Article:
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What is that nighttime cough all about? In the last week, I’ve evaluated three patients with Lap-Bands who each have a history of severe GERD, nighttime cough, and pneumonia or chronic bronchitis. All three were seen by their primary care physician and then referred to a gastroenterologist for scopes. After a complete medical workup and months of taking medications such as Omeprazole, Carafate and Zantac with no resolution of their symptoms, they were sent back to me. Is it possible that the Lap-Band could have something to do with all of this?

Absolutely. This is a classic example of a Lap-Band that is too tight from either an overfill, a slip, or a prolapse of their band. These are all common side effects associated with the Lap-Band.

Denver’s Dry Air Might Not Be the Problem

When the band is too tight, food gets stuck above the band. It takes a long time to work through it or the patient vomits to get relief. The patient learns to eat “slippery” foods (shakes, smoothies, ice cream) that are more comfortable to eat.  But, even still, food starts to hang up and back up into the esophagus. Over time, the esophagus starts to dilate and acts as an extension of the stomach. This allows the patient to eat more and a vicious cycle results. The symptoms associated with GERD are from the food, not from stomach acid as commonly believed. If food sits in the end of the esophagus, it is just as irritating to the esophagus as acid from the stomach. The Lap-Band prevents acid from the stomach to reflux, and likely why the medications don’t seem to work.

Next, the patient starts to wake up at night from a cough. It can become severe leading to chronic bronchitis or even pneumonia. If food is in the lower esophagus when the patient goes to bed and lies flat, the food and fluid can move up the esophagus. This leads to aspiration of food into the patient’s airway, causing the cough. The food or fluid can also lead to bronchitis and pneumonia. Many patients with this persistent problem learn to sleep in a chair to prevent the cough.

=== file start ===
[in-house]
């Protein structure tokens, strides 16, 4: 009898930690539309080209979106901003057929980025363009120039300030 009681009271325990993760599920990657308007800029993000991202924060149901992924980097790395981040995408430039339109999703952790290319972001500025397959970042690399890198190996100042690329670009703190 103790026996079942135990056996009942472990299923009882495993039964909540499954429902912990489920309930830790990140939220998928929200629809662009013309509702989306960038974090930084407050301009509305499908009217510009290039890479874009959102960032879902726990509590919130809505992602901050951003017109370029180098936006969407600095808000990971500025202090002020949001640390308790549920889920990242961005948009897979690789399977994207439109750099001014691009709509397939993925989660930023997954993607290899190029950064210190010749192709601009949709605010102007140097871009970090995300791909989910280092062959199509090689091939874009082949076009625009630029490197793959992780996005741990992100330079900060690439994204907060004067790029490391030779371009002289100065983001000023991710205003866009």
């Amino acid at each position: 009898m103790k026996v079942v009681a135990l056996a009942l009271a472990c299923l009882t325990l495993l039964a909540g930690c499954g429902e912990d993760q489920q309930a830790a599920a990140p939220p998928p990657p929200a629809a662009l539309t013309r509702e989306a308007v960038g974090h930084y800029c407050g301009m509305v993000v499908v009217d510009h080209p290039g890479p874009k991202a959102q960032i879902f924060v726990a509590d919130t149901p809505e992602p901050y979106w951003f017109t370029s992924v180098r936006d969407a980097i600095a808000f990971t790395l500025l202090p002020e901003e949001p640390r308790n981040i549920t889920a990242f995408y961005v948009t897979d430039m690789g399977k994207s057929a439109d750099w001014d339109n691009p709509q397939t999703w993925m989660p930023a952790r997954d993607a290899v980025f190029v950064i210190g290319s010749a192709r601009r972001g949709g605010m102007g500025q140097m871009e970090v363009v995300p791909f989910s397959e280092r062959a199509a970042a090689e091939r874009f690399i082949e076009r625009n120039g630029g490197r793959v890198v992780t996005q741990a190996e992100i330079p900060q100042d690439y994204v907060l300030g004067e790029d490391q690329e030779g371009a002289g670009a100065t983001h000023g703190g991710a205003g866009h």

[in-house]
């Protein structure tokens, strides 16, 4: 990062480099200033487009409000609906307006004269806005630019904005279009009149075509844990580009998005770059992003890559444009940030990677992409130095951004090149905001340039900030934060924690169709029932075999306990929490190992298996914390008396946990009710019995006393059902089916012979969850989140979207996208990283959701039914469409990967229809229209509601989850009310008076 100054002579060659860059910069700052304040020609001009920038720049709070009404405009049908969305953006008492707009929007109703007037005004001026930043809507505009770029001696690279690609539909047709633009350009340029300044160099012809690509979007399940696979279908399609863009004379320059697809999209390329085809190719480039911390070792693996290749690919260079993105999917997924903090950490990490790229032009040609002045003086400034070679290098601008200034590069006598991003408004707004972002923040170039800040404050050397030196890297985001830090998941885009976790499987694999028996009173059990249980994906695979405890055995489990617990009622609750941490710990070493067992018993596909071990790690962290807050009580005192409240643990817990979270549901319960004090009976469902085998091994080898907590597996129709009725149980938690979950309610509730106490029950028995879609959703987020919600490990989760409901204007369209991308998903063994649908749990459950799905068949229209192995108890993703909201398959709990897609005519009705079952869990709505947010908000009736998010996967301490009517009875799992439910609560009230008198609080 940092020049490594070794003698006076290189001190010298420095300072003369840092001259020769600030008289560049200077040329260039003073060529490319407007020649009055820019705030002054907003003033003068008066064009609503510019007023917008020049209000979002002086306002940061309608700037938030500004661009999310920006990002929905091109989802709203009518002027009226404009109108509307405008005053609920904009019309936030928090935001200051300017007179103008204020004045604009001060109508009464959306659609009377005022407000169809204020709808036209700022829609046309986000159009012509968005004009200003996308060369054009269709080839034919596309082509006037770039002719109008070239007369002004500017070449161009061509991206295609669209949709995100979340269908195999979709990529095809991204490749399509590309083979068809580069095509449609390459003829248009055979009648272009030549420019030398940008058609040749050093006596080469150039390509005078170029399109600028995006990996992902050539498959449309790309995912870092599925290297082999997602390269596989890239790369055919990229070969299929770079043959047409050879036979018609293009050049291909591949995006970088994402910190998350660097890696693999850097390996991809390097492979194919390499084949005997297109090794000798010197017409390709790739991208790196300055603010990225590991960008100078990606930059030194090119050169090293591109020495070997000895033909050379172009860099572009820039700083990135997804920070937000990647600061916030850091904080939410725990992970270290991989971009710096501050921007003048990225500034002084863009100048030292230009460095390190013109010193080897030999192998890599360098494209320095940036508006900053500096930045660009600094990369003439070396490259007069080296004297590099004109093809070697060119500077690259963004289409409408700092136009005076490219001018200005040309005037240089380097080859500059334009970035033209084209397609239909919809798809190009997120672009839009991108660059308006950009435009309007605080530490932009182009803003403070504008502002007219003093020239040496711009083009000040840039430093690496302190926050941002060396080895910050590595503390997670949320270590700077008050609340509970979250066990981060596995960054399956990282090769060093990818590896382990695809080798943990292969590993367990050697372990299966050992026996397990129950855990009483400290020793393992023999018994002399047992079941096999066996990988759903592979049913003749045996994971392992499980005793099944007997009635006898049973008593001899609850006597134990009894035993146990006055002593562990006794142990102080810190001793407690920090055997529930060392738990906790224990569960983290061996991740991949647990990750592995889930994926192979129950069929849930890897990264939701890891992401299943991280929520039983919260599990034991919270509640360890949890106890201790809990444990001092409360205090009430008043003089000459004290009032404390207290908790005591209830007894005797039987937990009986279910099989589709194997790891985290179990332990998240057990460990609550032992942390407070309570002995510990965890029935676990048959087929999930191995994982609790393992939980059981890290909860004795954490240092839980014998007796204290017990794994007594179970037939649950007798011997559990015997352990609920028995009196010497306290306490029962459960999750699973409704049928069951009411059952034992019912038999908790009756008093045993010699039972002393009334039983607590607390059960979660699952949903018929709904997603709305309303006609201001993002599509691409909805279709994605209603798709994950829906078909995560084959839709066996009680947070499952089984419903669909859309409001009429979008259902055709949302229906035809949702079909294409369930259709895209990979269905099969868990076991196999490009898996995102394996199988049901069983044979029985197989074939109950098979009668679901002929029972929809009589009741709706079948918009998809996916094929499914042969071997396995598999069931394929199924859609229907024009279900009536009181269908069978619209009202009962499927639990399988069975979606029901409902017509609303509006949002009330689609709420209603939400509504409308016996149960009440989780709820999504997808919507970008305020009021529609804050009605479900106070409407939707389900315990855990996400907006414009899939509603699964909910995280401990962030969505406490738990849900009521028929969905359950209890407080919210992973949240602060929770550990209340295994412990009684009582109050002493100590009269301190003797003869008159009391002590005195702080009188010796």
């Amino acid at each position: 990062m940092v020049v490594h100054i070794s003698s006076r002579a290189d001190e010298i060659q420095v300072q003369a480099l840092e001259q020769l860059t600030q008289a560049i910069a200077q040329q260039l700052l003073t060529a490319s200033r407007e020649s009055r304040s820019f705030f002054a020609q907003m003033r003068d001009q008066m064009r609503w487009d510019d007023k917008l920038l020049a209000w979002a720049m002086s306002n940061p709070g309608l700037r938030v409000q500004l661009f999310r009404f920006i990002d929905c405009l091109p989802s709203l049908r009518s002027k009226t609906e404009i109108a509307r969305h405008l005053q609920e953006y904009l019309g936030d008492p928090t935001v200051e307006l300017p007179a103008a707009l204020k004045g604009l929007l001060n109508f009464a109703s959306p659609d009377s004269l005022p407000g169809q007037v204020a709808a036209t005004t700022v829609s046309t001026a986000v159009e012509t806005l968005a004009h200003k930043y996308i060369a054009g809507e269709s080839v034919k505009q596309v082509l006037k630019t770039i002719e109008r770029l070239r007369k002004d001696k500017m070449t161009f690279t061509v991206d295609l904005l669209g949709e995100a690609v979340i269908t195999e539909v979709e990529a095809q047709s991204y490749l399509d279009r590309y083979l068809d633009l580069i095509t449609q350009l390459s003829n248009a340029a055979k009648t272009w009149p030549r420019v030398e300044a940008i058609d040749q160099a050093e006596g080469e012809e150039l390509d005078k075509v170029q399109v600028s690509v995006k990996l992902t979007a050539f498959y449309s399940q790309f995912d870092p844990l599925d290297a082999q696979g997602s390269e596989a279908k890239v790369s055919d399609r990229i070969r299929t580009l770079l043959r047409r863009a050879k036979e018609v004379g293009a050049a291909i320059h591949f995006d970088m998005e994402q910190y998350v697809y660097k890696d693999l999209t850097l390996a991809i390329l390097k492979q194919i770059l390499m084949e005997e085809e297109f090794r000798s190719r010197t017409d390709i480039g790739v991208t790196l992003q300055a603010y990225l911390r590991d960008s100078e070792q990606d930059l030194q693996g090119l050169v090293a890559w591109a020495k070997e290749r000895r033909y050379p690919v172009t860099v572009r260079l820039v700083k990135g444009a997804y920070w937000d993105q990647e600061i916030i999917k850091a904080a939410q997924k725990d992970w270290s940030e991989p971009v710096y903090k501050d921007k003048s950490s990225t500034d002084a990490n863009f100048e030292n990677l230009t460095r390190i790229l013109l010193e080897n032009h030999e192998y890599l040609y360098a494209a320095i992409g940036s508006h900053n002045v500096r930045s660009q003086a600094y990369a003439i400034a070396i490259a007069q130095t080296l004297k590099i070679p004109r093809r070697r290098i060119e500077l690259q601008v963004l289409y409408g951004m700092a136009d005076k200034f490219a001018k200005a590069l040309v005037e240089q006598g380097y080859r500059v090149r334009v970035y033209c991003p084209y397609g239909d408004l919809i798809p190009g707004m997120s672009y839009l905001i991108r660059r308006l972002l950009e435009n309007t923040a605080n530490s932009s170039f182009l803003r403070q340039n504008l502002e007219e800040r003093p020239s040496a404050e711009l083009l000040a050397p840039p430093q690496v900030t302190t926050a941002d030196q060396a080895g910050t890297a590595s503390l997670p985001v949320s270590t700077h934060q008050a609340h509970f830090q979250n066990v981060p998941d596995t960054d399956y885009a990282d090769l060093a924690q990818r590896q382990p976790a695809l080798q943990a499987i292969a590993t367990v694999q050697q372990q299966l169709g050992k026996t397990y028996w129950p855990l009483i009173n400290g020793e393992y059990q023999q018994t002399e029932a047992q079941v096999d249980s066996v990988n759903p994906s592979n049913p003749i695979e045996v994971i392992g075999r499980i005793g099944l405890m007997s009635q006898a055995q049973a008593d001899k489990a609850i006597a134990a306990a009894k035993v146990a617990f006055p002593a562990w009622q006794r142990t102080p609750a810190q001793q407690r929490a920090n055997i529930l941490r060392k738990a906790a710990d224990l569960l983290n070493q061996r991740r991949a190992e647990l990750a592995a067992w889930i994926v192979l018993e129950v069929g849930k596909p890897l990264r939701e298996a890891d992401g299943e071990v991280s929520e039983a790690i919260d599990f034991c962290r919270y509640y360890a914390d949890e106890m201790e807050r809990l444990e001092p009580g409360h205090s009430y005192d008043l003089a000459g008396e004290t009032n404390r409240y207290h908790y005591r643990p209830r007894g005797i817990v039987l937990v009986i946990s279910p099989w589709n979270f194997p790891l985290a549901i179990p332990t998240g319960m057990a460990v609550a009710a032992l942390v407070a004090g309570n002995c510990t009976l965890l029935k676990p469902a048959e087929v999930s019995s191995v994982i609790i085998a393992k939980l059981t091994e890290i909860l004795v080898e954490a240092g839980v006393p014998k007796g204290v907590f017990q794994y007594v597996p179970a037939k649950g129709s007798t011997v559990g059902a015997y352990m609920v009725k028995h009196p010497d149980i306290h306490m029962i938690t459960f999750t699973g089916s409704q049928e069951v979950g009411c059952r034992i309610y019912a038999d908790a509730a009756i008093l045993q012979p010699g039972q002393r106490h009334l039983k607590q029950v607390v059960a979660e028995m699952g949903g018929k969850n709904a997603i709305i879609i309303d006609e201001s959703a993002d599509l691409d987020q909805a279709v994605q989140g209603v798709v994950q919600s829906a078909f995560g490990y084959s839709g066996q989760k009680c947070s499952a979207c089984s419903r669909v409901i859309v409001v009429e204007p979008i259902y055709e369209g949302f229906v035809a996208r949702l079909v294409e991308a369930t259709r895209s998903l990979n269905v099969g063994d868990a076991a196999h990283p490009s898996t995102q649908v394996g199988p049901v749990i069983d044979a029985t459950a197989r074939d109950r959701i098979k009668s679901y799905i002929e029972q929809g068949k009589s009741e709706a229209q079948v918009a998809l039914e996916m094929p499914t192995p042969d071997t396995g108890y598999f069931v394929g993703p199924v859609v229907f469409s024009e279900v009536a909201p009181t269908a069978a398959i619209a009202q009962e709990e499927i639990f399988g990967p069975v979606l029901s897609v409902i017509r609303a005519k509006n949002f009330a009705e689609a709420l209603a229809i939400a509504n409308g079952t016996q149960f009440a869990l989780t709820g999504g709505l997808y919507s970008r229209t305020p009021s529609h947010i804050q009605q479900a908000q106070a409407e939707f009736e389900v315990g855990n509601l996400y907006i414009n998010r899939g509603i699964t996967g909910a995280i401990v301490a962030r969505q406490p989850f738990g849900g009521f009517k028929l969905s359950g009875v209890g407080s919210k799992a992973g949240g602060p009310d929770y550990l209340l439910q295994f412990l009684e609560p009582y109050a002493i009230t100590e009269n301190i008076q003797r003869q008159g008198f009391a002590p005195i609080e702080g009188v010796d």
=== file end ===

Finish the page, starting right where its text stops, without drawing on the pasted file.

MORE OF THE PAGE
Robotic Lap Band Revision in Denver, CO

The bottom line is that if you have a Lap-Band and you develop symptoms of GERD or a nighttime cough, you should be evaluated by your bariatric surgeon. You simply may need an unfill of your Lap-Band which will resolve your reflux symptoms and cough immediately. You should also get an upper GI to help identify any problem. If your band was too tight and no other problem is detected, take some time off with the unfill, then restart the fills. If, however, the band has a slip or prolapse, then it may need to be removed. You can also choose to have the band removed and convert to another weight-loss operation such as a gastric sleeve or gastric bypass.

At the Colorado Bariatric Surgery Institute, we have expertise and experience in performing these procedures. We also do our bariatric procedures robotically, providing state-of-the-art technology which has definite benefits. Please give us a call (303-861-4505) if you have any of these symptoms as serious medical problems can occur if they are not treated properly.

 

Tom Brown, MD

Colorado Bariatric Surgery Institute

www.coloradobariatric.com

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